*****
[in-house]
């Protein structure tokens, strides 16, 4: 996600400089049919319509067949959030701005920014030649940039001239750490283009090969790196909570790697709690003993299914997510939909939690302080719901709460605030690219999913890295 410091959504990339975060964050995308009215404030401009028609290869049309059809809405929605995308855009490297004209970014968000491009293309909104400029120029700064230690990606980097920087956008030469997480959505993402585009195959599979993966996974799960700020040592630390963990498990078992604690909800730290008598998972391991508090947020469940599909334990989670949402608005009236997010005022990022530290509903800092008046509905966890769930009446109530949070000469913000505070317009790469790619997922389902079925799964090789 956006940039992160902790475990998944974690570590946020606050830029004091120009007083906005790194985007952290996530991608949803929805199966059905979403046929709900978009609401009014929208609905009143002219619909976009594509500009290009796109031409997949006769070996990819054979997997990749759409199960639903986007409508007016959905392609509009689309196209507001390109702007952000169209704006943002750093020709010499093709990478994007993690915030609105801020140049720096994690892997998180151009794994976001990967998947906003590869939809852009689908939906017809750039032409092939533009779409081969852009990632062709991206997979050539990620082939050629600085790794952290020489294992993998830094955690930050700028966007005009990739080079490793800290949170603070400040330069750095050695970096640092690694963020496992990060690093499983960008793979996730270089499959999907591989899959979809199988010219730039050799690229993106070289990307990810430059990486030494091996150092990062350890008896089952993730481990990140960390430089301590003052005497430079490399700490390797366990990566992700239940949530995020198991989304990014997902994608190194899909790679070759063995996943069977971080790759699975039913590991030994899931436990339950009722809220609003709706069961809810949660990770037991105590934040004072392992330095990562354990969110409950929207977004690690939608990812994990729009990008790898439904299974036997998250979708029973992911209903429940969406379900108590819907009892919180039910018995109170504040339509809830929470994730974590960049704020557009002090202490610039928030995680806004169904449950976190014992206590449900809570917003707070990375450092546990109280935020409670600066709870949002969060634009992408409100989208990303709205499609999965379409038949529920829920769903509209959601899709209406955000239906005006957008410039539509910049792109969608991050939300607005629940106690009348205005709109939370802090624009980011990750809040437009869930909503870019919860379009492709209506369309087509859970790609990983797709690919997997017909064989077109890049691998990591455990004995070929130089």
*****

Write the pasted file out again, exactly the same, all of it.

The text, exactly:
[in-house]
């Protein structure tokens, strides 16, 4: 996600400089049919319509067949959030701005920014030649940039001239750490283009090969790196909570790697709690003993299914997510939909939690302080719901709460605030690219999913890295 410091959504990339975060964050995308009215404030401009028609290869049309059809809405929605995308855009490297004209970014968000491009293309909104400029120029700064230690990606980097920087956008030469997480959505993402585009195959599979993966996974799960700020040592630390963990498990078992604690909800730290008598998972391991508090947020469940599909334990989670949402608005009236997010005022990022530290509903800092008046509905966890769930009446109530949070000469913000505070317009790469790619997922389902079925799964090789 956006940039992160902790475990998944974690570590946020606050830029004091120009007083906005790194985007952290996530991608949803929805199966059905979403046929709900978009609401009014929208609905009143002219619909976009594509500009290009796109031409997949006769070996990819054979997997990749759409199960639903986007409508007016959905392609509009689309196209507001390109702007952000169209704006943002750093020709010499093709990478994007993690915030609105801020140049720096994690892997998180151009794994976001990967998947906003590869939809852009689908939906017809750039032409092939533009779409081969852009990632062709991206997979050539990620082939050629600085790794952290020489294992993998830094955690930050700028966007005009990739080079490793800290949170603070400040330069750095050695970096640092690694963020496992990060690093499983960008793979996730270089499959999907591989899959979809199988010219730039050799690229993106070289990307990810430059990486030494091996150092990062350890008896089952993730481990990140960390430089301590003052005497430079490399700490390797366990990566992700239940949530995020198991989304990014997902994608190194899909790679070759063995996943069977971080790759699975039913590991030994899931436990339950009722809220609003709706069961809810949660990770037991105590934040004072392992330095990562354990969110409950929207977004690690939608990812994990729009990008790898439904299974036997998250979708029973992911209903429940969406379900108590819907009892919180039910018995109170504040339509809830929470994730974590960049704020557009002090202490610039928030995680806004169904449950976190014992206590449900809570917003707070990375450092546990109280935020409670600066709870949002969060634009992408409100989208990303709205499609999965379409038949529920829920769903509209959601899709209406955000239906005006957008410039539509910049792109969608991050939300607005629940106690009348205005709109939370802090624009980011990750809040437009869930909503870019919860379009492709209506369309087509859970790609990983797709690919997997017909064989077109890049691998990591455990004995070929130089």